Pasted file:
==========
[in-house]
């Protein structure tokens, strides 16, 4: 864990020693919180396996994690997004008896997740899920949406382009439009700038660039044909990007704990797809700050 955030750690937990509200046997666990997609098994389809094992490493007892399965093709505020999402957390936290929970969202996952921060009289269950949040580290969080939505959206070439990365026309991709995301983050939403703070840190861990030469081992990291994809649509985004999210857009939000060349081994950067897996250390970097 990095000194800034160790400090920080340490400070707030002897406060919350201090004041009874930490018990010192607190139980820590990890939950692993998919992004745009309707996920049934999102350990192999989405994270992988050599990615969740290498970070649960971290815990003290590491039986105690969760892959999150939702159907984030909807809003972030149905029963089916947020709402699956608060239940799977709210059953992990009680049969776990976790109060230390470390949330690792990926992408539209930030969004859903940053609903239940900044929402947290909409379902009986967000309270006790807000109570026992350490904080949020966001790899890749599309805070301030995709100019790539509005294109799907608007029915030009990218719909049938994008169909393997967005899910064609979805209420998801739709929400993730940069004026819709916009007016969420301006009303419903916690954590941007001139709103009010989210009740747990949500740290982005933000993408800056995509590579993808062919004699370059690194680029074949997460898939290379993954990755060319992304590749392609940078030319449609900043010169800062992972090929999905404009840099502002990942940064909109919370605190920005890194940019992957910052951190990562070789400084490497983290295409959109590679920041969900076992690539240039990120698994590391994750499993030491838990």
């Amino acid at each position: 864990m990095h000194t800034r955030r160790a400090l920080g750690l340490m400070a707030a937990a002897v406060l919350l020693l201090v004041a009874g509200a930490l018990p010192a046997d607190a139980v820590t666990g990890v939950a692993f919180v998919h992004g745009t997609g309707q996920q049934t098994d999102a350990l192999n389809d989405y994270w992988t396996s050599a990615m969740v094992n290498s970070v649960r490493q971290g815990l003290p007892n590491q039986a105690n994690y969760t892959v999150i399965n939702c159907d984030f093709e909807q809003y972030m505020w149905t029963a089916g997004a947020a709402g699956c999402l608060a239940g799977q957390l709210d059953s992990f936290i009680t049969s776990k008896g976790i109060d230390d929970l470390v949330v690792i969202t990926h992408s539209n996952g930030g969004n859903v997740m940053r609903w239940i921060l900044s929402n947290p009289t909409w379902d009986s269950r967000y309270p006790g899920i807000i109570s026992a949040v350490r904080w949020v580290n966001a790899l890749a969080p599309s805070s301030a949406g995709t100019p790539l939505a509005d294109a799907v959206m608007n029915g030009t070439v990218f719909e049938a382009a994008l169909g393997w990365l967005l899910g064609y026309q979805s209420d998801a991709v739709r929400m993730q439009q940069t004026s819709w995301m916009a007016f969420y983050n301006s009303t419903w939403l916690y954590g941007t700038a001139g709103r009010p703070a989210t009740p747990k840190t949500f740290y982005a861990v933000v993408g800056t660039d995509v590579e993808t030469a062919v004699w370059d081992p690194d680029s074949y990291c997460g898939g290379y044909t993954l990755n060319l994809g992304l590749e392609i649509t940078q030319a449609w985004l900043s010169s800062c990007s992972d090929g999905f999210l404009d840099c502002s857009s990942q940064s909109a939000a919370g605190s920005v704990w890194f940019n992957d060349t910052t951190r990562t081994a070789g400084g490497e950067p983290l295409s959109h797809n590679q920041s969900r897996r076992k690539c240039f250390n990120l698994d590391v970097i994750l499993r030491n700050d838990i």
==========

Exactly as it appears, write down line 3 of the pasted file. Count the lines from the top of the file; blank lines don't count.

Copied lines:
């Amino acid at each position: 864990m990095h000194t800034r955030r160790a400090l920080g750690l340490m400070a707030a937990a002897v406060l919350l020693l201090v004041a009874g509200a930490l018990p010192a046997d607190a139980v820590t666990g990890v939950a692993f919180v998919h992004g745009t997609g309707q996920q049934t098994d999102a350990l192999n389809d989405y994270w992988t396996s050599a990615m969740v094992n290498s970070v649960r490493q971290g815990l003290p007892n590491q039986a105690n994690y969760t892959v999150i399965n939702c159907d984030f093709e909807q809003y972030m505020w149905t029963a089916g997004a947020a709402g699956c999402l608060a239940g799977q957390l709210d059953s992990f936290i009680t049969s776990k008896g976790i109060d230390d929970l470390v949330v690792i969202t990926h992408s539209n996952g930030g969004n859903v997740m940053r609903w239940i921060l900044s929402n947290p009289t909409w379902d009986s269950r967000y309270p006790g899920i807000i109570s026992a949040v350490r904080w949020v580290n966001a790899l890749a969080p599309s805070s301030a949406g995709t100019p790539l939505a509005d294109a799907v959206m608007n029915g030009t070439v990218f719909e049938a382009a994008l169909g393997w990365l967005l899910g064609y026309q979805s209420d998801a991709v739709r929400m993730q439009q940069t004026s819709w995301m916009a007016f969420y983050n301006s009303t419903w939403l916690y954590g941007t700038a001139g709103r009010p703070a989210t009740p747990k840190t949500f740290y982005a861990v933000v993408g800056t660039d995509v590579e993808t030469a062919v004699w370059d081992p690194d680029s074949y990291c997460g898939g290379y044909t993954l990755n060319l994809g992304l590749e392609i649509t940078q030319a449609w985004l900043s010169s800062c990007s992972d090929g999905f999210l404009d840099c502002s857009s990942q940064s909109a939000a919370g605190s920005v704990w890194f940019n992957d060349t910052t951190r990562t081994a070789g400084g490497e950067p983290l295409s959109h797809n590679q920041s969900r897996r076992k690539c240039f250390n990120l698994d590391v970097i994750l499993r030491n700050d838990i």